Syria’s protest movement struggled to keep the uprising peaceful and non-sectarian on Monday after at least 10 people, and possibly up to 30, were reported dead during the first allegedly factional clashes in Homs, a flashpoint city where Sunni and Alawi neighbourhoods sit side by side.
According to the Syrian Observatory of Human Rights, a London-based organisation, 30 people were killed in 24 hours of clashes in the city, Syria’s third largest, some 100 miles north of the capital. Other activists and residents disputed both the numbers and the account, with one saying between 10 and 15 people had been killed. The news emerged as diplomatic pressure increased on Syrian president Bashar al-Assad with Qatar, previously a supporter of the regime, closing its embassy in Damascus and the EU announcing it was considering further sanctions.
If the clashes were sectarian in origin, it would fuel fears of the potential for further strife between the Sunni majority, who form around three-quarters of the population, and the 10% Alawite minority to which Assad belongs. Not all Alawis support Assad, but the regime has rallied support among the minorities with some success by fear-mongering, arming and drawing in Alawi thugs to help suppress protesters, causing tensions to rise, residents and activists say.
The deaths in Homs came after three regime supporters seized last week were killed and mutilated, according to Rami Abdel Rahman, head of the Observatory. “Security forces murdered three people – but they were one Shia, one Sunni and one Alawi – so Alawi pro-regime thugs went and smashed and torched Sunni shops in the areas,” said one Homs resident, adding that protesters had set up roadblocks to protect certain neighbourhoods. Radwan Ziadeh, a US-based human rights activist, said some relatives who had lost protesting family members opened fired in an Alawite area, leading to clashes.
Definitive accounts are difficult to confirm in Syria, where reporting relies heavily on amateur footage and eyewitness accounts. The Syrian opposition has been criticised for downplaying reports of tensions between majority Sunnis and the Alawite minority. Activists and protesters have managed to adhere to a peaceful, non-sectarian movement for over four months in which 1,500 protesters have been shot dead and thousands detained. But some admit they are struggling to keep it that way as a regime losing control sparks further violence. The government says some 400 security forces and soldiers have also been killed.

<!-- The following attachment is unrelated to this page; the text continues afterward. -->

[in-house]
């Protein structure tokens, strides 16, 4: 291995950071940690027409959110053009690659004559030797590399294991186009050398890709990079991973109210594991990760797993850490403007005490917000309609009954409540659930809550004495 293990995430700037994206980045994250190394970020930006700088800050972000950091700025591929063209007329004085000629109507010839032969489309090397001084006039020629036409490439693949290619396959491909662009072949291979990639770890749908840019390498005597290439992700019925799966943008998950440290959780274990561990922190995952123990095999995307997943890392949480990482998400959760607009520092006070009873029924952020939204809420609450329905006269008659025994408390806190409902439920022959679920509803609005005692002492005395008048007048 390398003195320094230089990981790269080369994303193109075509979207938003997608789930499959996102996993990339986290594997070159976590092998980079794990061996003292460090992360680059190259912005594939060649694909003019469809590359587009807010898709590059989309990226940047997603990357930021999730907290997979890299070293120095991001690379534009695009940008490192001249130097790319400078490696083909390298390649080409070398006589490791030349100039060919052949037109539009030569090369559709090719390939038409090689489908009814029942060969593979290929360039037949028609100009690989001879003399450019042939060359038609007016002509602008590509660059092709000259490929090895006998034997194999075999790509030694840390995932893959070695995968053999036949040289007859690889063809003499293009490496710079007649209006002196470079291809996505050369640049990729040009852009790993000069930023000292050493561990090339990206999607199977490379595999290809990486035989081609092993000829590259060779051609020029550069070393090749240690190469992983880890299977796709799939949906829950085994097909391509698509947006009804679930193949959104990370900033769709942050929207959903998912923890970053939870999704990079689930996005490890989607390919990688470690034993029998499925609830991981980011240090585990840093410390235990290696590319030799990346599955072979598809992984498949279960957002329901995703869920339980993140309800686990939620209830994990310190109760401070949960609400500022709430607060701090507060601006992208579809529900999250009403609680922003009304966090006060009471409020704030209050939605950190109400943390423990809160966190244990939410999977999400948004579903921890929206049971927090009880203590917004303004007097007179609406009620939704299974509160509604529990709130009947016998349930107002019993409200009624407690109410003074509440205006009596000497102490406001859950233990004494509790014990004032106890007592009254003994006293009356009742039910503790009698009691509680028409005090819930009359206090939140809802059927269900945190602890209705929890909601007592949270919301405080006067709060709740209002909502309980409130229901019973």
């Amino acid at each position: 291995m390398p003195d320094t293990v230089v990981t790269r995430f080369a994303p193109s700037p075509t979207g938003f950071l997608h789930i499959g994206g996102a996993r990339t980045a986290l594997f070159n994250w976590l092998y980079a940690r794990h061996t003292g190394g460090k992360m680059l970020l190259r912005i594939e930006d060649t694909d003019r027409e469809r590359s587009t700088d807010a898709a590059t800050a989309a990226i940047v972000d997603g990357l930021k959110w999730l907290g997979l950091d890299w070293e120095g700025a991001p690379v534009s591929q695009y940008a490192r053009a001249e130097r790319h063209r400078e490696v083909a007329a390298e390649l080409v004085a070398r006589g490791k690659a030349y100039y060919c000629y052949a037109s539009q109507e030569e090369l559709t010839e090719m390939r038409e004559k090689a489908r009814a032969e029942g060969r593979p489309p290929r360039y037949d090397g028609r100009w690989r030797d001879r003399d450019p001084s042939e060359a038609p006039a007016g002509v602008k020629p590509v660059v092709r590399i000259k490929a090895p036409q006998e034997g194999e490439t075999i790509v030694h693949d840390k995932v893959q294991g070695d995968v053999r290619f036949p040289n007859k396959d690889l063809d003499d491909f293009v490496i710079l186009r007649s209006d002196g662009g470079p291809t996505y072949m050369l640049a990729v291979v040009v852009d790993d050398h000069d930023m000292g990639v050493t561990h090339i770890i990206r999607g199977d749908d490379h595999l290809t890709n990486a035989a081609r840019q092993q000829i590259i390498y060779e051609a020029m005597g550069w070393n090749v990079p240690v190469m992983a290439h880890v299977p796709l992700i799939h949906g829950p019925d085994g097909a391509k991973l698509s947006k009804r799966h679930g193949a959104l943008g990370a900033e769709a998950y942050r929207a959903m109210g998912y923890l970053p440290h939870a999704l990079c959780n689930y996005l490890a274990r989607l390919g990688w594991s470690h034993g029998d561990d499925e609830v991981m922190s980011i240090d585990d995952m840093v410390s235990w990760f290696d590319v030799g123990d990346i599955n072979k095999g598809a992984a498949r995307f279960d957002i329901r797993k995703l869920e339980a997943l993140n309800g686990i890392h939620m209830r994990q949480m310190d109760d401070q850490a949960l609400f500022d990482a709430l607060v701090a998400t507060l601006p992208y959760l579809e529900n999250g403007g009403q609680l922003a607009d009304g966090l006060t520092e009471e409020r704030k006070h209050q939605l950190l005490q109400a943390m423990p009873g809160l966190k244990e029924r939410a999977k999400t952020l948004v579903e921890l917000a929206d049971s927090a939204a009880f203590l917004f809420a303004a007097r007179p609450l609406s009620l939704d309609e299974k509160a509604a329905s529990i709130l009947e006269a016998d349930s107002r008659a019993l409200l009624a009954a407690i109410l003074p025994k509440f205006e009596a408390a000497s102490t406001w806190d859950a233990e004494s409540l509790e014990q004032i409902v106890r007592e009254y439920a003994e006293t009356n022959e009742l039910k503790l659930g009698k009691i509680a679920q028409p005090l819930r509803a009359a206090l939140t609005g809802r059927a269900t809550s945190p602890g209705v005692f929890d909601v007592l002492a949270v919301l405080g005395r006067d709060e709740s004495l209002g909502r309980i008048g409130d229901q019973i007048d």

Mixed cities such as Homs and coastal cities in the heart of the Alawi homeland are the most potentially explosive places. Homs, home to 1.5 million people, is the most religiously mixed city in the country and has had tanks on its streets for weeks. A small minority of residents admit they have been fighting back and some also express anti-Alawite sentiment.
Activists and residents in Homs have reported the arming of Alawite villages, the use of Alawite gangs to crackdown on protests and checkpoints in Alawite areas. There are reports of Alawi gangs vandalising and intimidating people in Sunni areas. The security forces stood by and watched as the weekend’s violence unfolded, residents and activists said. The Local Co-ordination Committees of Syria, a group publicising the demonstrations, denied the attacks were sectarian, accusing the government of deliberately stirring tensions between Syria’s multifarious groups as a way of holding on to power.
The regime has tried to rally support by warning Alawites, and other minorities, of attacks against them if it falls. One Alawi student in Damascus said he feared being forced to “return to my village”, referring to the Alawi villages around the coastal area. The International Crisis Group reported that some Alawi officials in the capital had already sent their families out of Damascus. “Syria has never had a history of sectarian strife,” said one analyst in Damascus. “But the government’s line can become a self-fulfilling prophecy and this fighting suggests a more violent turn to come. Revenge killings are on the up.”
Attitudes to government do not divide neatly along sectarian lines. There are some Alawis who are anti-regime, just as there are Sunnis who support the government. In response to this weekend’s violence, some of the city’s Alawis wrote letters, now circulating online, apologising for the damage to the shops in Homs.
The murky and increasingly violent nature of Syria’s uprising is complicated not only by the involvement of pro-regime gangs but also defecting soldiers. In Al Boukamal, on the border with Iraq, elite troops have been moved in after activists claimed 100 soldiers and army intelligence officers had defected to join protesters. Footage of protesters sitting on army vehicles circulated. The city’s proximity to Iraq and the easily availability of weapons is likely to be of concern to the regime, although it has been careful to avoid too many deaths and inflame the tribes in the area. Pro-government newspaper al-Watan described the army as intervening in the “explosive” city after state media agency Sana said three military intelligence officers were killed by insurgents on Friday.
Reports from Hama suggest some of the civilian checkpoints have been removed after authorities agreed to release 50 protesters and stop raiding neighbourhoods. Guardian
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